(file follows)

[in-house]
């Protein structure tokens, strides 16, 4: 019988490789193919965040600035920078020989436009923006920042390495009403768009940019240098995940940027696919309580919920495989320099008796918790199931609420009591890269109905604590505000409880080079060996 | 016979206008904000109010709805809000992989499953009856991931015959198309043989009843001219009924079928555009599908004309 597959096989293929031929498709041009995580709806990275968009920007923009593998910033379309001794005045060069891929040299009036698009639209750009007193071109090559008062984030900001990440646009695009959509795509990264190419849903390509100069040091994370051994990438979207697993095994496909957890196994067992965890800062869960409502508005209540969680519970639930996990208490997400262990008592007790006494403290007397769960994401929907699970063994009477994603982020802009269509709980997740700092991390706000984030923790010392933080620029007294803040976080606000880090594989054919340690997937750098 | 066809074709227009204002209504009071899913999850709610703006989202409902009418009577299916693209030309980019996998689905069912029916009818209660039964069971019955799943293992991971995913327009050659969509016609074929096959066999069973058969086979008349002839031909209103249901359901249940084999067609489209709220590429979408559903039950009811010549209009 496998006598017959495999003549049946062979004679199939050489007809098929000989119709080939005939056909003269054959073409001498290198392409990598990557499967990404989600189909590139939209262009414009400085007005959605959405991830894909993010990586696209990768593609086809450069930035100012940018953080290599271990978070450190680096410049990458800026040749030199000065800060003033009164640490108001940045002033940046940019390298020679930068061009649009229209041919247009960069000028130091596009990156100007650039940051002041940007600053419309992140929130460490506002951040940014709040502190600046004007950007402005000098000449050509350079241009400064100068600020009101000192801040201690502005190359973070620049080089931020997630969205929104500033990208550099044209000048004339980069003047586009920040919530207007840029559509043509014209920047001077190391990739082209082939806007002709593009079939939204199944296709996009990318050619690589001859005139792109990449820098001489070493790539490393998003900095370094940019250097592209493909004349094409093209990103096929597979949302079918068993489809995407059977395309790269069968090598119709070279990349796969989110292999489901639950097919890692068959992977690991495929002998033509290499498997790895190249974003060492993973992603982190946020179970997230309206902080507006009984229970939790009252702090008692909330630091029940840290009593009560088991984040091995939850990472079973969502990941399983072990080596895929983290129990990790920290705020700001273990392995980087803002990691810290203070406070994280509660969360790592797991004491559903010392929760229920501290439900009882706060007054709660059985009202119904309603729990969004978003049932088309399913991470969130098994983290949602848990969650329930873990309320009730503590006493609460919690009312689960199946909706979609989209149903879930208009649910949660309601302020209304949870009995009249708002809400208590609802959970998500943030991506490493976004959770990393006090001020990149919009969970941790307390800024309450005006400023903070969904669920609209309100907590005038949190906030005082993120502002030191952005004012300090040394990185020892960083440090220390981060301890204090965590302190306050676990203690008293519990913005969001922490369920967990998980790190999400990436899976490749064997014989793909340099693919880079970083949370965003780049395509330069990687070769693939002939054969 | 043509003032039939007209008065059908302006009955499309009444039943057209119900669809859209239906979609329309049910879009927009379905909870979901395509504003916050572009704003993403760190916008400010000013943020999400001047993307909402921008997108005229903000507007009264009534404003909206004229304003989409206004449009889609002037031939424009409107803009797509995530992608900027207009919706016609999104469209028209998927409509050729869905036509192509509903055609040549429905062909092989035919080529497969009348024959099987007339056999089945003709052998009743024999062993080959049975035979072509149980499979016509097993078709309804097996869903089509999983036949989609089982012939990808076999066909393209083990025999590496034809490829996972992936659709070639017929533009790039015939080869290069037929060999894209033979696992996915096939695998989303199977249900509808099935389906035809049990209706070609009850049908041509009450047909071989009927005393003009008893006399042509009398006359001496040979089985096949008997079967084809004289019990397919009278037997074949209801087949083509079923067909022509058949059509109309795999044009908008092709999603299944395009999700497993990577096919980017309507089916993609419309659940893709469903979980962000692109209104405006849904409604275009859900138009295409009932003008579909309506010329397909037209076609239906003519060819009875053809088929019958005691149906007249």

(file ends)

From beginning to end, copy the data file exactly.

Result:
[in-house]
């Protein structure tokens, strides 16, 4: 019988490789193919965040600035920078020989436009923006920042390495009403768009940019240098995940940027696919309580919920495989320099008796918790199931609420009591890269109905604590505000409880080079060996 | 016979206008904000109010709805809000992989499953009856991931015959198309043989009843001219009924079928555009599908004309 597959096989293929031929498709041009995580709806990275968009920007923009593998910033379309001794005045060069891929040299009036698009639209750009007193071109090559008062984030900001990440646009695009959509795509990264190419849903390509100069040091994370051994990438979207697993095994496909957890196994067992965890800062869960409502508005209540969680519970639930996990208490997400262990008592007790006494403290007397769960994401929907699970063994009477994603982020802009269509709980997740700092991390706000984030923790010392933080620029007294803040976080606000880090594989054919340690997937750098 | 066809074709227009204002209504009071899913999850709610703006989202409902009418009577299916693209030309980019996998689905069912029916009818209660039964069971019955799943293992991971995913327009050659969509016609074929096959066999069973058969086979008349002839031909209103249901359901249940084999067609489209709220590429979408559903039950009811010549209009 496998006598017959495999003549049946062979004679199939050489007809098929000989119709080939005939056909003269054959073409001498290198392409990598990557499967990404989600189909590139939209262009414009400085007005959605959405991830894909993010990586696209990768593609086809450069930035100012940018953080290599271990978070450190680096410049990458800026040749030199000065800060003033009164640490108001940045002033940046940019390298020679930068061009649009229209041919247009960069000028130091596009990156100007650039940051002041940007600053419309992140929130460490506002951040940014709040502190600046004007950007402005000098000449050509350079241009400064100068600020009101000192801040201690502005190359973070620049080089931020997630969205929104500033990208550099044209000048004339980069003047586009920040919530207007840029559509043509014209920047001077190391990739082209082939806007002709593009079939939204199944296709996009990318050619690589001859005139792109990449820098001489070493790539490393998003900095370094940019250097592209493909004349094409093209990103096929597979949302079918068993489809995407059977395309790269069968090598119709070279990349796969989110292999489901639950097919890692068959992977690991495929002998033509290499498997790895190249974003060492993973992603982190946020179970997230309206902080507006009984229970939790009252702090008692909330630091029940840290009593009560088991984040091995939850990472079973969502990941399983072990080596895929983290129990990790920290705020700001273990392995980087803002990691810290203070406070994280509660969360790592797991004491559903010392929760229920501290439900009882706060007054709660059985009202119904309603729990969004978003049932088309399913991470969130098994983290949602848990969650329930873990309320009730503590006493609460919690009312689960199946909706979609989209149903879930208009649910949660309601302020209304949870009995009249708002809400208590609802959970998500943030991506490493976004959770990393006090001020990149919009969970941790307390800024309450005006400023903070969904669920609209309100907590005038949190906030005082993120502002030191952005004012300090040394990185020892960083440090220390981060301890204090965590302190306050676990203690008293519990913005969001922490369920967990998980790190999400990436899976490749064997014989793909340099693919880079970083949370965003780049395509330069990687070769693939002939054969 | 043509003032039939007209008065059908302006009955499309009444039943057209119900669809859209239906979609329309049910879009927009379905909870979901395509504003916050572009704003993403760190916008400010000013943020999400001047993307909402921008997108005229903000507007009264009534404003909206004229304003989409206004449009889609002037031939424009409107803009797509995530992608900027207009919706016609999104469209028209998927409509050729869905036509192509509903055609040549429905062909092989035919080529497969009348024959099987007339056999089945003709052998009743024999062993080959049975035979072509149980499979016509097993078709309804097996869903089509999983036949989609089982012939990808076999066909393209083990025999590496034809490829996972992936659709070639017929533009790039015939080869290069037929060999894209033979696992996915096939695998989303199977249900509808099935389906035809049990209706070609009850049908041509009450047909071989009927005393003009008893006399042509009398006359001496040979089985096949008997079967084809004289019990397919009278037997074949209801087949083509079923067909022509058949059509109309795999044009908008092709999603299944395009999700497993990577096919980017309507089916993609419309659940893709469903979980962000692109209104405006849904409604275009859900138009295409009932003008579909309506010329397909037209076609239906003519060819009875053809088929019958005691149906007249």